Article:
Stroop Effect: Reading Colored Words

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This Demonstration compares the speed of reciting colors of words that either match the meaning of the words or not. When colors do not match, the word's meaning interferes with saying the word's color (the Stroop effect). For example, showing the word "purple" with yellow letters makes it more difficult to name the color (yellow in this case) than showing the word "purple" with purple letters.

Contributed by: Tad Hogg (July 2014)
Open content licensed under CC BY-NC-SA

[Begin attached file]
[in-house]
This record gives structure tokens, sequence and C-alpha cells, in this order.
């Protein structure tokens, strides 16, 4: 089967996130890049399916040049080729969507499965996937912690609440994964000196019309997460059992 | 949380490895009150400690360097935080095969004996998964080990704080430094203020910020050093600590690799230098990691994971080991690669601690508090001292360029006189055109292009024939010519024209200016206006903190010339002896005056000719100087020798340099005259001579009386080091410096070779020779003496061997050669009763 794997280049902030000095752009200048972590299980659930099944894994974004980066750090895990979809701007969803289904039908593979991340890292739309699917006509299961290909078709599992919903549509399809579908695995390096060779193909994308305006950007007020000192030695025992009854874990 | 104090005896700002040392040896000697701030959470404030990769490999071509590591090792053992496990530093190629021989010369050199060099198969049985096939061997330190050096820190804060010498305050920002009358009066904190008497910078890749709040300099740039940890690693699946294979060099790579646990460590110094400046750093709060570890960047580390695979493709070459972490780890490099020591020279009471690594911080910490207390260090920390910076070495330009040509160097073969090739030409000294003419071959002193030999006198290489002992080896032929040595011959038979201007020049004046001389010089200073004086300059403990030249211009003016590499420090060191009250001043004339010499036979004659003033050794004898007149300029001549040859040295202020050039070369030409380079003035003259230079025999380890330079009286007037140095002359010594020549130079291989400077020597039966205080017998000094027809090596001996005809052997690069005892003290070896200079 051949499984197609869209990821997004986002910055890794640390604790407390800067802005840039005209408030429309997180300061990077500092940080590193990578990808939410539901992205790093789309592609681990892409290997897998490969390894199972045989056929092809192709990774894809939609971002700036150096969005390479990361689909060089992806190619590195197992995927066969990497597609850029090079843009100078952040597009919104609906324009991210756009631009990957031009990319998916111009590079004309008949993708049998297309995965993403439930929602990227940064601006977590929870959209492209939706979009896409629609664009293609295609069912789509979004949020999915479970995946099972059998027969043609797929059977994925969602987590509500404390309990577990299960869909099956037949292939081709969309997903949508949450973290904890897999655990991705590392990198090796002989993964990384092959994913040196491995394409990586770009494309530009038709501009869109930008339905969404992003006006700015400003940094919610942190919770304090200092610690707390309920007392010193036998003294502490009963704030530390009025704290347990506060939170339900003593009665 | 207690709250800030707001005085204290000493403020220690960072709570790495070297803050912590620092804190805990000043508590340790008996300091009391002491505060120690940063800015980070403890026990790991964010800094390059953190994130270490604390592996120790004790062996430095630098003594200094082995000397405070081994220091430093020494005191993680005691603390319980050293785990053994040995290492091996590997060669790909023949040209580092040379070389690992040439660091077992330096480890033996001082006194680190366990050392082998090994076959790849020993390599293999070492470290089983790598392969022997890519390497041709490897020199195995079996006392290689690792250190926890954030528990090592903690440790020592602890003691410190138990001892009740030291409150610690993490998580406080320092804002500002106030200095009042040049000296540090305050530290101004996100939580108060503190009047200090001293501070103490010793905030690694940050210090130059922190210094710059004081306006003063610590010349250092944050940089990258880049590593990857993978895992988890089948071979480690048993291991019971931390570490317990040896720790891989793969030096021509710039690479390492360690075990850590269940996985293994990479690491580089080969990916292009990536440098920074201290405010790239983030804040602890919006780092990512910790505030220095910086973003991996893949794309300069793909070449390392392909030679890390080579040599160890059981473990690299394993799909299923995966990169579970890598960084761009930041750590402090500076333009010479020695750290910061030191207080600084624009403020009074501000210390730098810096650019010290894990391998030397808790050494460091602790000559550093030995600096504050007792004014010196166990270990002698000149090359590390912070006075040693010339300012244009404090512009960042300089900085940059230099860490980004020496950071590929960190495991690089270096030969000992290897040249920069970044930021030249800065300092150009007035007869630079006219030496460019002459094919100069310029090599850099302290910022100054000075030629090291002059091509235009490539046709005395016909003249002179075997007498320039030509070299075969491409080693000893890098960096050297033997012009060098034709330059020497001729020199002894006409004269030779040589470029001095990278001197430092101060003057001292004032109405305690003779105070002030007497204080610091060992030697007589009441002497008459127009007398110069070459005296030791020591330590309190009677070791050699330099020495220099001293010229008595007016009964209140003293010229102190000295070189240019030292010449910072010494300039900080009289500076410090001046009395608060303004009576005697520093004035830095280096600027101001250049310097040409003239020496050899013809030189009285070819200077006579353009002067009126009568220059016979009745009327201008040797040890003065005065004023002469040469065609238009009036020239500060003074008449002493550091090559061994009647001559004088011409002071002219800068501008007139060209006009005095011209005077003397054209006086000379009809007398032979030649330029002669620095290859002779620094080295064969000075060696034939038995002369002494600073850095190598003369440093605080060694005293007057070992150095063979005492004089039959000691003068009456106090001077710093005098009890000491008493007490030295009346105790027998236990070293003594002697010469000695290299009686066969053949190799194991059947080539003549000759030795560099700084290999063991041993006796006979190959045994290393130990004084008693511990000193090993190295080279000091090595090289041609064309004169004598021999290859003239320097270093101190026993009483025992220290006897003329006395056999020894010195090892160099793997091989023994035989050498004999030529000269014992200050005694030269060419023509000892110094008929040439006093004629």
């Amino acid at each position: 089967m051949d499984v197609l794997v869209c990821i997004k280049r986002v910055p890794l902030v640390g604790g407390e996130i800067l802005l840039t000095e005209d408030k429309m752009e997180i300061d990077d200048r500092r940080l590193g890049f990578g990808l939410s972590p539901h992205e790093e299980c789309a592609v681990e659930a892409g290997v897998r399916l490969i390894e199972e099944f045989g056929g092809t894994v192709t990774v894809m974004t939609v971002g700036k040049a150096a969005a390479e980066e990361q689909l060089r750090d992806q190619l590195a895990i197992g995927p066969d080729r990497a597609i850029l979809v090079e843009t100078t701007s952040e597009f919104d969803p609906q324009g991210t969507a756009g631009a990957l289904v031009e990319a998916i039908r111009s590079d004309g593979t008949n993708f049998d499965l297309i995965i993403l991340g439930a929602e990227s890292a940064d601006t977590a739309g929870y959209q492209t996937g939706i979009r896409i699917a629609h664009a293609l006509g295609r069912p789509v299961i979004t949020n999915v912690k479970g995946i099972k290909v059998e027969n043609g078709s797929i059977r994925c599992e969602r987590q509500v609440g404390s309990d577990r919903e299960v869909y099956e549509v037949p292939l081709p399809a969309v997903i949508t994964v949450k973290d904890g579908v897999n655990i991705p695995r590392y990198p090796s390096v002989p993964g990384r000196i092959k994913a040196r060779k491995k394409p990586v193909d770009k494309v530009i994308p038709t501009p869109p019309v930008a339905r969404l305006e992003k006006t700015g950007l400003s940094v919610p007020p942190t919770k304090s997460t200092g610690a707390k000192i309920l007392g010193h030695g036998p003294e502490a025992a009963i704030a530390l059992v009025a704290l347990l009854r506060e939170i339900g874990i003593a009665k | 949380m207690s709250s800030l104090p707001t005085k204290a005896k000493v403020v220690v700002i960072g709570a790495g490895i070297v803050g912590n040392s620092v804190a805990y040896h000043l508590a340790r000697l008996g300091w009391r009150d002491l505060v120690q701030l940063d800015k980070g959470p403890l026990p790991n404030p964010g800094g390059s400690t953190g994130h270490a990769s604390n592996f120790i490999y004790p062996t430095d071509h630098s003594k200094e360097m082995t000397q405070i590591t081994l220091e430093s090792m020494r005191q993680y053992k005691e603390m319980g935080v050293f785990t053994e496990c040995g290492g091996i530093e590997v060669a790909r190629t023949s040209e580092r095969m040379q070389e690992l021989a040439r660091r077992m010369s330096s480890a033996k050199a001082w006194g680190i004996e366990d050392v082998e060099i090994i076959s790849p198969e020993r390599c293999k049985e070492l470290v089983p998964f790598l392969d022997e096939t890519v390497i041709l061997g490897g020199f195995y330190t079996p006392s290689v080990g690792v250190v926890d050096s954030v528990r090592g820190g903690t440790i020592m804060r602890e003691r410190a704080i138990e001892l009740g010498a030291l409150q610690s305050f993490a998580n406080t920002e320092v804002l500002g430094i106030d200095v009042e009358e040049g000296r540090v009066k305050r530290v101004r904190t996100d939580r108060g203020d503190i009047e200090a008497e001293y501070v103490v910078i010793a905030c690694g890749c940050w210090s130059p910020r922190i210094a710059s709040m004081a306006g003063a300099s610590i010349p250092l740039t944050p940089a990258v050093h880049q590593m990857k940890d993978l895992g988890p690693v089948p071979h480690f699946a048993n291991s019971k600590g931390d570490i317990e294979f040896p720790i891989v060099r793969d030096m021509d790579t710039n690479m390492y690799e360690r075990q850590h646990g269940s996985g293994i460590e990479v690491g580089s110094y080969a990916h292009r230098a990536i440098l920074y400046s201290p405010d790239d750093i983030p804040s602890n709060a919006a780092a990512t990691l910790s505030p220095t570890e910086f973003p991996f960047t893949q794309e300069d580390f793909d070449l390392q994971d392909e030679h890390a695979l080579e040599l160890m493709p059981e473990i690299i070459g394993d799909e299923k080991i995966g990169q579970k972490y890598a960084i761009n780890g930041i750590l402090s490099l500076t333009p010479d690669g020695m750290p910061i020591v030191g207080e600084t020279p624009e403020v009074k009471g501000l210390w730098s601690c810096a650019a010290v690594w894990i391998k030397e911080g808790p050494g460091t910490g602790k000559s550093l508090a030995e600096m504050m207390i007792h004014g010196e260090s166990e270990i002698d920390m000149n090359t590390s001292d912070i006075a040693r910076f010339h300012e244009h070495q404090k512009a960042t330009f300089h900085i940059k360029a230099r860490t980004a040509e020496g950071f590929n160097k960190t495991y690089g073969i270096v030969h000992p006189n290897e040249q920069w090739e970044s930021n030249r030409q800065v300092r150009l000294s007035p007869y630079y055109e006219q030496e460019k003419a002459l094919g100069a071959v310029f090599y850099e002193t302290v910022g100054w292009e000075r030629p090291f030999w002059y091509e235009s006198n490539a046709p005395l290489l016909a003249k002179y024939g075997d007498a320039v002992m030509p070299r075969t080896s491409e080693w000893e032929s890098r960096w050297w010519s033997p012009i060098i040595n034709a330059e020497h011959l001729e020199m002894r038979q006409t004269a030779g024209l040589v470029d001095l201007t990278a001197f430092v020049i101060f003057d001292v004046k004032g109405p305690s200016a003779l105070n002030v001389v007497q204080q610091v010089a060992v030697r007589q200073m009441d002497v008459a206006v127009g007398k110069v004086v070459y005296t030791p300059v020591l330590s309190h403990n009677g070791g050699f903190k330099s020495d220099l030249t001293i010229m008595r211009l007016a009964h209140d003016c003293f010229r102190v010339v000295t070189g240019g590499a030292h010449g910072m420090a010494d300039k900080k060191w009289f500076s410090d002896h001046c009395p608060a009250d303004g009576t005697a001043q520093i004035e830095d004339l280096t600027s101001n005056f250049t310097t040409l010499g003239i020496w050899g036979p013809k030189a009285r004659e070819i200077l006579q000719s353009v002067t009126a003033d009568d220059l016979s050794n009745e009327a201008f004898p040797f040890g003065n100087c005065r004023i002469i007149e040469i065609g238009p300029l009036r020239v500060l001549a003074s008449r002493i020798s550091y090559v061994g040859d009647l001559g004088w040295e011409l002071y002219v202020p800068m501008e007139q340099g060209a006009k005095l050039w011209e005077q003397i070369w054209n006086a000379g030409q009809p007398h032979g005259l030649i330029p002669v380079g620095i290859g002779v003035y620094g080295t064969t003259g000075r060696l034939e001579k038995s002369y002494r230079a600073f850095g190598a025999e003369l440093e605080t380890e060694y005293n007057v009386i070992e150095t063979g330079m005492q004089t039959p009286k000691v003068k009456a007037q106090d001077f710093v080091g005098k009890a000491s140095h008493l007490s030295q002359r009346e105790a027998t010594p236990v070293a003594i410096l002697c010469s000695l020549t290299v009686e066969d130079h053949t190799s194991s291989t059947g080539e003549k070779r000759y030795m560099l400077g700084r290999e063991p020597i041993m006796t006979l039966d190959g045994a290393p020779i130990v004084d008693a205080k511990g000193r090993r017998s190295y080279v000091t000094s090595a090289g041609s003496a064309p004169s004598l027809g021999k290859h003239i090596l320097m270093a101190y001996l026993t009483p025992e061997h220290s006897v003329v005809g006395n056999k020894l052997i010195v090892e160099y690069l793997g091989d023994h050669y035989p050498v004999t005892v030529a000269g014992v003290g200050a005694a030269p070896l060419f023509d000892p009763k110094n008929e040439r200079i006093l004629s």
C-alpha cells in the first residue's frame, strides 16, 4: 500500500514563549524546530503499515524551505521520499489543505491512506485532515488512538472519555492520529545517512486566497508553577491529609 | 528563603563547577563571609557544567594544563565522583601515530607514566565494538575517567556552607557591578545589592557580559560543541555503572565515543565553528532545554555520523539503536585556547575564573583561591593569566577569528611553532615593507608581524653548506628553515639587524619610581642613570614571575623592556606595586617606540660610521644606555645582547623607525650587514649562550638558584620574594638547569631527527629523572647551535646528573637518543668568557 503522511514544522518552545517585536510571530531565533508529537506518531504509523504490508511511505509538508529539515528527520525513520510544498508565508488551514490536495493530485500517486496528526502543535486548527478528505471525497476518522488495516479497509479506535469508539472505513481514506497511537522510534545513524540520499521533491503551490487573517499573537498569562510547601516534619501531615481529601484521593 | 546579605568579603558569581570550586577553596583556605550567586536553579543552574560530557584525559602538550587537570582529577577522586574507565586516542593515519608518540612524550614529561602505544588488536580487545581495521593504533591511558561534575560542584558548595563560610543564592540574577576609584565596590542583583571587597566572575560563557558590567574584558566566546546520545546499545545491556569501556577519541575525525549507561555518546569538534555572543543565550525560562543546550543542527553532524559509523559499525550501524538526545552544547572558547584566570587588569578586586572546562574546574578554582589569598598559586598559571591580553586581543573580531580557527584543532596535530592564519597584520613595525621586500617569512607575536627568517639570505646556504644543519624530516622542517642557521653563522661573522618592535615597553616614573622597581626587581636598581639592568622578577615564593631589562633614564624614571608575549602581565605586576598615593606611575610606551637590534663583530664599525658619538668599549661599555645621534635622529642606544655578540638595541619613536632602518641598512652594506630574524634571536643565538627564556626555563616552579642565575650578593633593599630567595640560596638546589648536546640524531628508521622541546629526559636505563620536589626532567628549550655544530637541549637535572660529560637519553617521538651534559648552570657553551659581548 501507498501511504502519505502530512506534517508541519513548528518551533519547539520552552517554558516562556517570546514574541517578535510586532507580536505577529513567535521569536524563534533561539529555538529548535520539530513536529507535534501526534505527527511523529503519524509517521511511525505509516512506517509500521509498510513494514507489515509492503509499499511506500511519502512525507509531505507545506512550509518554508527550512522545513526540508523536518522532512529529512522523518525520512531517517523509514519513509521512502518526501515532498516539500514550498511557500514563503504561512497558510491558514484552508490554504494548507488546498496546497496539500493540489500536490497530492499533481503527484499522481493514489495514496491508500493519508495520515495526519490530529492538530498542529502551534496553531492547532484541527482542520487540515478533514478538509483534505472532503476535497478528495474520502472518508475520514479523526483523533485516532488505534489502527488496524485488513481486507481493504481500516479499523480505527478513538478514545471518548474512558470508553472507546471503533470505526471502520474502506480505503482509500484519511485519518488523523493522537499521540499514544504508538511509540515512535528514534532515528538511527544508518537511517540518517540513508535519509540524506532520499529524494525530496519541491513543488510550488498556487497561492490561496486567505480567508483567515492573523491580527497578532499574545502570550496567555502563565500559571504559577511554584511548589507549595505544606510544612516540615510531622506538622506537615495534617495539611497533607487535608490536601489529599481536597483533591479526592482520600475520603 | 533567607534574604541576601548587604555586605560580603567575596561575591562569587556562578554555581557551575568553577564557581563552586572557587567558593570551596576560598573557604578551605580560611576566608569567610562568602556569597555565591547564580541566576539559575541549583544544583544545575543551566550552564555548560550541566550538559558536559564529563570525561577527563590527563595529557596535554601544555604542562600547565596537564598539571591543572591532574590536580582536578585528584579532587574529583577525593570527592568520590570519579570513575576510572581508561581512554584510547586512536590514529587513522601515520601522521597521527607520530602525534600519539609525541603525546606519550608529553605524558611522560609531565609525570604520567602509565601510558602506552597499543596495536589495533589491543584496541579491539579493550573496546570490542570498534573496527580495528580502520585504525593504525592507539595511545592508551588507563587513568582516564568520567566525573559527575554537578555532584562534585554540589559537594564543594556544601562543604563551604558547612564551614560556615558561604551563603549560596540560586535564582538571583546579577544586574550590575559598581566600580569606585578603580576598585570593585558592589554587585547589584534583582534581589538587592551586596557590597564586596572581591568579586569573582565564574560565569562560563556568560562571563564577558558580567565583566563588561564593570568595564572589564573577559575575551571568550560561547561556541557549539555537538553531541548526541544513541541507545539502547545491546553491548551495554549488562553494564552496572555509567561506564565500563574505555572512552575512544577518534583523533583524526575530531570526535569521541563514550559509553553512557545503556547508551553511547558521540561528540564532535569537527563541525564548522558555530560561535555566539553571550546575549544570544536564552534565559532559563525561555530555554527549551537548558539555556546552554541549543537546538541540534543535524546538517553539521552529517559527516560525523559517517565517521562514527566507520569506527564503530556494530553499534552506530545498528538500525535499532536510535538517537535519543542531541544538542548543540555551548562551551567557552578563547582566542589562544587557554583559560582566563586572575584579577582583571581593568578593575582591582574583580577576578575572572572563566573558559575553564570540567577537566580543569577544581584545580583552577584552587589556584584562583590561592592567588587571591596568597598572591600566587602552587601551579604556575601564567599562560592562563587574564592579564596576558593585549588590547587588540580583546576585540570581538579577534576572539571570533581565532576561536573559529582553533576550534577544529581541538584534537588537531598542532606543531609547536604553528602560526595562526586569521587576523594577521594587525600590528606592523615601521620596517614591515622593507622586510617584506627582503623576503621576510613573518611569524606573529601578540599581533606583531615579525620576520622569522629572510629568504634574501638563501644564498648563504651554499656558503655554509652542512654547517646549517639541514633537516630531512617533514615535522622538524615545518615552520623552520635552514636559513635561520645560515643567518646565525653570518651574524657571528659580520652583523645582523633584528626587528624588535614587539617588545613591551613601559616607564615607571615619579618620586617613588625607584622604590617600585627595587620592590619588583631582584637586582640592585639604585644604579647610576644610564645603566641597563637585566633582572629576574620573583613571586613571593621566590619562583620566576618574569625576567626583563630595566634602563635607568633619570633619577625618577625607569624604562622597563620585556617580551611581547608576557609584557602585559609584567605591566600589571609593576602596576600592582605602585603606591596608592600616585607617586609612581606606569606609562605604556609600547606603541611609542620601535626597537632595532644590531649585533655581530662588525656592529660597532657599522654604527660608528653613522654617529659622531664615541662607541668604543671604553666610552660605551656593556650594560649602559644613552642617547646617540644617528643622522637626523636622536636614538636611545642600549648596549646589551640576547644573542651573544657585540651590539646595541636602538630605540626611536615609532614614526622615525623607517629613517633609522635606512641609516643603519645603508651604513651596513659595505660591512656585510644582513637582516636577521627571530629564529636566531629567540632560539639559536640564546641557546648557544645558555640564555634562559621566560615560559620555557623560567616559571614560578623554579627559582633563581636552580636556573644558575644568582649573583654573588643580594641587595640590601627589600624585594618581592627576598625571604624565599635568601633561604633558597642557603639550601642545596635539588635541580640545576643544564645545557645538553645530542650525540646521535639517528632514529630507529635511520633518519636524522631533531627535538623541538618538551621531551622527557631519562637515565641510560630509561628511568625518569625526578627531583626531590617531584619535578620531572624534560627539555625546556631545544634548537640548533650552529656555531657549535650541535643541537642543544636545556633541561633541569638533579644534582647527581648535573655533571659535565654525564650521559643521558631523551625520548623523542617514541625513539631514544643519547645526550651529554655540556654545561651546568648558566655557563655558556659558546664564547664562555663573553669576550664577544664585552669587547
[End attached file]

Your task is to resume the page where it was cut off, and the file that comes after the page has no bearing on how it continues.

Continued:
The snapshots show one complete example: pressing the "start" button displays the colored words. After saying the color of each word, pressing the "done" button displays the time since starting these words. The task is generally easier (i.e. takes less time) when words and colors match (obtained by checking the "match colors to words" box).


[1] J. R. Stroop, "Studies of Interference in Serial Verbal Reactions," Journal of Experimental Psychology, 18(6), 1935 pp. 643–662. doi: 10.1037/h0054651.

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